Archbishop shares message of pastoral letter 

More than 100 people attended a presentation by Archbishop Shelton J. Fabre on “Open Wide Our Hearts,” a pastoral letter on the sin of racism, March 1 at St. Bernadette Church in Prospect, Ky. The presentation followed a daylong Racism Symposium hosted by the Office of Multicultural Ministry. (Record Photo by Kayla Bennett)

PROSPECT, Ky. — To eradicate the sin of racism, society needs not only just laws but a conversion of heart, Archbishop Shelton J. Fabre said during a presentation March 1. 

He spoke to about 100 people at St. Bernadette Church about “Open Wide Our Hearts: The Enduring Call to Love — A Pastoral Letter Against Racism,” which the U.S. Conference of Catholic Bishops published in 2018. Archbishop Fabre served as the chair of the bishops’ Ad Hoc Committee Against Racism at the time and helped develop the letter.

“We are the voice and hands of Jesus Christ in our world today, and in love, we must call, invite and challenge others to follow after him in this important effort to eradicate racism from our home, our church, our nation and our world,” the archbishop told those gathered at St. Bernadette. 

His presentation, which followed the archdiocese’s daylong Racism Symposium earlier in the day, highlighted the U.S. bishops’ history of publishing pastoral letters on the sin of racism and some of the ways the latest pastoral letter has challenged racism head-on. “Open Wide Our Hearts” is the USCCB’s fourth pastoral letter on racism. The first was published in 1958.

“I am not an anthropologist, I am not a sociologist, I am not a psychologist,” he said as bright snaps of lightning punctuated his presentation. “What I am is an African American Catholic bishop who desires to … bring what we can bring to dismantling racism. I’m looking at racism from a pastoral perspective, which is what this letter is.”

Archbishops Shelton J. Fabre, who helped develop the USCCB’s latest pastoral letter on the sin of racism, discussed the letter’s history and intention at St. Bernadette Church on March 1. (Record Photo by Kayla Bennett)

In 2014, after Michael Brown was shot and killed by a police officer in Ferguson, Mo., the African American Affairs Subcommittee of the USCCB Committee on Cultural Diversity in the Church lifted up to the full body of U.S. Bishops that there was a need for another pastoral letter on racism because the “fires of racial unrest seemed to be growing.”

Four years later, “Open Wide Our Hearts” was published.

The archbishop said that while we have work to do, great strides have been made thanks to the passage of anti-racism legislation.

However, “laws are not enough to change the human heart,” he said. “To really eradicate racism, we have to change people’s hearts.”

He noted that the pastoral letter reminds Catholics that “we must create opportunities to hear, to address and to heal wounds” caused by racism because “God demands more of us.”

One way dioceses rose to that challenge — pre-pandemic — was to conduct listening sessions to allow people to share their experiences with racism.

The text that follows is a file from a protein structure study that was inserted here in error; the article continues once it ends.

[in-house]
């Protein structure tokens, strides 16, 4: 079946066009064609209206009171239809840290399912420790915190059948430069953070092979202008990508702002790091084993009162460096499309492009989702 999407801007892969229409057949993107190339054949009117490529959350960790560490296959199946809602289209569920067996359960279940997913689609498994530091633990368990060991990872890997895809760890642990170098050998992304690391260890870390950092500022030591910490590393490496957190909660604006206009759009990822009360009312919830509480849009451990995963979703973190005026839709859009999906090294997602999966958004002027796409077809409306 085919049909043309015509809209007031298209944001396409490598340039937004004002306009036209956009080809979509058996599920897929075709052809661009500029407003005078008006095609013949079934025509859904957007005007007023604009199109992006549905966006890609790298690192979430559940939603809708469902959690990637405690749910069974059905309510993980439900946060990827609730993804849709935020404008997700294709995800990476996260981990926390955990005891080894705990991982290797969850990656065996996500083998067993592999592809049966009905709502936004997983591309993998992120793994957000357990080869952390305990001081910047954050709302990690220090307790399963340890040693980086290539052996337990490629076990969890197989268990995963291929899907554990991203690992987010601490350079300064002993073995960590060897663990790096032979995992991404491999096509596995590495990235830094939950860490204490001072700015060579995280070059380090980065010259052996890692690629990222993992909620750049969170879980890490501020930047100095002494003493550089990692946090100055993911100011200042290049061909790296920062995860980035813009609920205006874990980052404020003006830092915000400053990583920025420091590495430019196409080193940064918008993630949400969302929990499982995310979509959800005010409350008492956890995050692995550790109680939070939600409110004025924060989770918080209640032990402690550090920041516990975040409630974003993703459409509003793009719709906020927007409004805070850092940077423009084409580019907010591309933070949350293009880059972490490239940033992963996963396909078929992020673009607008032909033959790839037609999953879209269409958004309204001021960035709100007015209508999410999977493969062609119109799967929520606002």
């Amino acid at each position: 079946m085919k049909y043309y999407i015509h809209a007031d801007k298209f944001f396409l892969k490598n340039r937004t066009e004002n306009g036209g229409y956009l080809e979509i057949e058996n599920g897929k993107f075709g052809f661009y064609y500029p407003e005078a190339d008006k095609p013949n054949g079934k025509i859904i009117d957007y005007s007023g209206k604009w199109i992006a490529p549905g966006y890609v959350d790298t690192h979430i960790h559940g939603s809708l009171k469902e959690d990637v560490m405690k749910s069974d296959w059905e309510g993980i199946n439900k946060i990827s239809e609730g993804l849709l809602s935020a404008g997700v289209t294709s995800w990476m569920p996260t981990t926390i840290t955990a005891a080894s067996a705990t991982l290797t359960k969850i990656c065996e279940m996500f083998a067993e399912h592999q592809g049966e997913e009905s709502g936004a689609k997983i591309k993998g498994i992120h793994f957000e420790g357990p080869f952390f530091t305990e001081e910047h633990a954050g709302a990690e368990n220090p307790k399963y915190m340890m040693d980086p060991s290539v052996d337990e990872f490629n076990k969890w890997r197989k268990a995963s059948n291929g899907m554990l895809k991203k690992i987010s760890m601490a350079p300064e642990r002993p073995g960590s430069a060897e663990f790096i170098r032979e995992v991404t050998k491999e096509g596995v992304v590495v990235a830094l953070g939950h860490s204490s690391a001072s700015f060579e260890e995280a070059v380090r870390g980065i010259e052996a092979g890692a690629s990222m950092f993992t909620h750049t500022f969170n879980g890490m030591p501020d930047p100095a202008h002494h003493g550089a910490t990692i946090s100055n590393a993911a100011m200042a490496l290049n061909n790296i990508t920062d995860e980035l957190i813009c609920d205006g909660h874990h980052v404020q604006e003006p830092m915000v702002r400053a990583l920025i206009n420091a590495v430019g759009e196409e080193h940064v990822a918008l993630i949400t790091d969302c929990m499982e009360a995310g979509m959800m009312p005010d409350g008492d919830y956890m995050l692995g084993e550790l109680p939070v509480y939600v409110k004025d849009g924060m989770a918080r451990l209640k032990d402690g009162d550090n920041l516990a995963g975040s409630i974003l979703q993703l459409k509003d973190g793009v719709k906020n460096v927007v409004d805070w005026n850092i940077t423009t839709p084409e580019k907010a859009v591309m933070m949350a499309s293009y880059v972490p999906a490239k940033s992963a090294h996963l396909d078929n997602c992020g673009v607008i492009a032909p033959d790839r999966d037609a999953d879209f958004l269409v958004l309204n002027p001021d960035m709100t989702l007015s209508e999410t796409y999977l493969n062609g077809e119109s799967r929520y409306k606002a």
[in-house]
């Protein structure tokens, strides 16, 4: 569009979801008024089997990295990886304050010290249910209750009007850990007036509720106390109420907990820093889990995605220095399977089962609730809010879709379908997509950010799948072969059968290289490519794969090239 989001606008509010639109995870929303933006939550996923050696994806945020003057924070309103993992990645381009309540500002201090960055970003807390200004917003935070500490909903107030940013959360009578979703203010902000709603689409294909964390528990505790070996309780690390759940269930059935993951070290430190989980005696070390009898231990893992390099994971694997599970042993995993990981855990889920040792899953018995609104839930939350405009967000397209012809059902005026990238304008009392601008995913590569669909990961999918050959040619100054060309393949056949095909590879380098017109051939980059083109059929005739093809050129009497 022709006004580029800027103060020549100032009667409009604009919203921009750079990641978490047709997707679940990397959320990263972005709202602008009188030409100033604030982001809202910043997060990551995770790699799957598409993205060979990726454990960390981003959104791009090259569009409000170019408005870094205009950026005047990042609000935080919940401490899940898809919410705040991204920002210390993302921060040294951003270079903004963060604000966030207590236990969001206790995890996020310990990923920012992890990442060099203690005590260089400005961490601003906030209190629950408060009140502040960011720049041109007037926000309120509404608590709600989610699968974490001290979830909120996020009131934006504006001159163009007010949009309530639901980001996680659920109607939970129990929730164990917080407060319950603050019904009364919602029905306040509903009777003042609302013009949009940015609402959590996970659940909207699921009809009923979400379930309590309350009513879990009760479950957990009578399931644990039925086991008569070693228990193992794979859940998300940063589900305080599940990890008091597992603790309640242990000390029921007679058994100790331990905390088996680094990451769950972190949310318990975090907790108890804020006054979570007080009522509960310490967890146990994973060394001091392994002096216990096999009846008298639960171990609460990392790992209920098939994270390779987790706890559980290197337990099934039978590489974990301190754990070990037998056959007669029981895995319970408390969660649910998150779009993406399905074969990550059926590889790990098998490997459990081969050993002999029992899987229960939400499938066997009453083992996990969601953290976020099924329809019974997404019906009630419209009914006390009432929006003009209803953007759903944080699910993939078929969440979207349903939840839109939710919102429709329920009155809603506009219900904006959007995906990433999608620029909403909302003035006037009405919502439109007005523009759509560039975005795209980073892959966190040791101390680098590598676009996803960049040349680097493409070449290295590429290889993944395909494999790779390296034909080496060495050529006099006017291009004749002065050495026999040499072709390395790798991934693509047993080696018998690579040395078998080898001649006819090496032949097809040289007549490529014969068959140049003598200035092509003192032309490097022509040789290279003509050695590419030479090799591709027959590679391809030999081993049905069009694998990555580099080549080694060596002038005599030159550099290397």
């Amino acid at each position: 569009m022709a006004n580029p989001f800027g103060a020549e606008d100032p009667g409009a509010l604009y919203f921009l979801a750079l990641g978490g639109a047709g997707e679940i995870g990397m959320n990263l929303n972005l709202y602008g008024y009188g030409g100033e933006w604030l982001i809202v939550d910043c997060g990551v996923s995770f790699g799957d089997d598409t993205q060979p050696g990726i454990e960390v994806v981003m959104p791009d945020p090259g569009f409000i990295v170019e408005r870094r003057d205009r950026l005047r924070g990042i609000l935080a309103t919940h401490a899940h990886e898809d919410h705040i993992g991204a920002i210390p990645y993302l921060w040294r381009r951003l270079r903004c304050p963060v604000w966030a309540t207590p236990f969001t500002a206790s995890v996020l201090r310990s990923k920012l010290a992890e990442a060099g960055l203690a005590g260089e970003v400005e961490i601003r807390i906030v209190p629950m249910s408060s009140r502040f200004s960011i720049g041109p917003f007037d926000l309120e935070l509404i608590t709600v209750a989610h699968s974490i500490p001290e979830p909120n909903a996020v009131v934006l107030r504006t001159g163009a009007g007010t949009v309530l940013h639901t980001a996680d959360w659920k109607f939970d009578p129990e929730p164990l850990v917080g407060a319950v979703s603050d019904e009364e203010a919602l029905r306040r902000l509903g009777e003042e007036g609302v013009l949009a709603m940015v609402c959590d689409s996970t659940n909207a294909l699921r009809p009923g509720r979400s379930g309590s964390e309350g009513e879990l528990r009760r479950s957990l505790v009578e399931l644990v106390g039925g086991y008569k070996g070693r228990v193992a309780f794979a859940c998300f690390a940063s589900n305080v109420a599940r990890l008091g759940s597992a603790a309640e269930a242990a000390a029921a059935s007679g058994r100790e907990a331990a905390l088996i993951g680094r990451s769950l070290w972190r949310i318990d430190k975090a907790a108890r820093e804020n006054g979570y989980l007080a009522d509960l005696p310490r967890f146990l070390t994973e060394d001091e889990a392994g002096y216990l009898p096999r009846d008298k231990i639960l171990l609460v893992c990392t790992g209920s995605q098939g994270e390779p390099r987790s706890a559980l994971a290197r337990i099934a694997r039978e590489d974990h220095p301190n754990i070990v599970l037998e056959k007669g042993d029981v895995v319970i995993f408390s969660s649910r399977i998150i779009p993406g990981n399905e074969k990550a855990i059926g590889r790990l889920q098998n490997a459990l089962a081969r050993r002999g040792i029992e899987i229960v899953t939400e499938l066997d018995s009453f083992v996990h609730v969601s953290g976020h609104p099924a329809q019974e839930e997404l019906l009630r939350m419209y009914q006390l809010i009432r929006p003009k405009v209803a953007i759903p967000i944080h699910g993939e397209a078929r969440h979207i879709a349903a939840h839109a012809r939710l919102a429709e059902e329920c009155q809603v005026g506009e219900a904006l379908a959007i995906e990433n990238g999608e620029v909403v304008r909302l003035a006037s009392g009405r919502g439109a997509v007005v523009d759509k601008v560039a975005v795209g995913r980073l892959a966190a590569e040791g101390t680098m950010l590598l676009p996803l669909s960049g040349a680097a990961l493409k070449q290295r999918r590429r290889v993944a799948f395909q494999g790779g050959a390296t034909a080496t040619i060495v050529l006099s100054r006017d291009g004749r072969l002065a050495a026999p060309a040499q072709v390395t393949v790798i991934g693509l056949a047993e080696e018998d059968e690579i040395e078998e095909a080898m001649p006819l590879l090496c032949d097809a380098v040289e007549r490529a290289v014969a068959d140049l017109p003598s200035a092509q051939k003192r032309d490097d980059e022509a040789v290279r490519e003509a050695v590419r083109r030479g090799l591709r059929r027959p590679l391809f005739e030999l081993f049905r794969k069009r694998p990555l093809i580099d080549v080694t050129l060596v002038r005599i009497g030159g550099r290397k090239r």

Folks listened to Archbishop Shelton J. Fabre March 1 during a presentation on “Open Wide Our Hearts.” (Record Photo by Kayla Bennett)

The sessions, which require a bishop’s presence, “provide the local church an opportunity to hear experiences of what people have gone through,” the archbishop said.

In the Diocese of Houma-Thibodaux, where he was bishop until last year, Archbishop Fabre requested that Catholic schools teach curriculum developed from the pastoral letter. He has since made the same request here in the Archdiocese of Louisville.

The curriculum provides age-appropriate lessons for each grade level centered on human dignity and racism. For example, a kindergarten lesson instructs students to crack open brown and white eggs “and see that they’re both the same on the inside,” Archbishop Fabre shared.

The archbishop also discussed how he responded to the murder of George Floyd in 2020. He encouraged his flock to enter into dialogue: “I want you to ask someone racially different than you — how did the death of George Floyd make you feel?” 

“We must invite into dialog those we wouldn’t normally,” he explained. “Parents should provide experiences for their children that encounter people who differ from them racially. 

“Make it clear that God dwells in the equal dignity of each and every person,” he said.

The archbishop noted that though he is “slammed from the left, the progressives, for not doing enough” and “slammed from the right, the very conservative, for doing too much,” he said, “this is the church’s agenda. Too little for some, too much for others, but where God calls us to be.”

The archbishop acknowledged that “it’s easy to say, ‘I’m too old for this.’ ” 

But, quoting Pope Francis’ apostolic exhortation “The Joy of the Gospel,” he reminded his listeners that it’s not too late to change or make a difference.

“Pastoral ministry in a missionary key seeks to abandon the complacent attitude that says: ‘We have always done it this way,’ ” says the pope’s first apostolic exhortation. “I invite everyone to be bold and creative in this task of rethinking the goals, structures, style and methods of evangelization in their respective communities.”

The presentation was organized by St. Bernadette parishioners who participated in the Office of Multicultural Ministry’s Moving Towards Oneness program, according to parishioner Bob Glaser. He said the purpose was to help bring Moving Towards Oneness lessons to the wider parish community. For those interested in learning more about the program, contact the Office of Multicultural Ministry at 471-2146 or

Kayla Bennett
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Kayla Bennett
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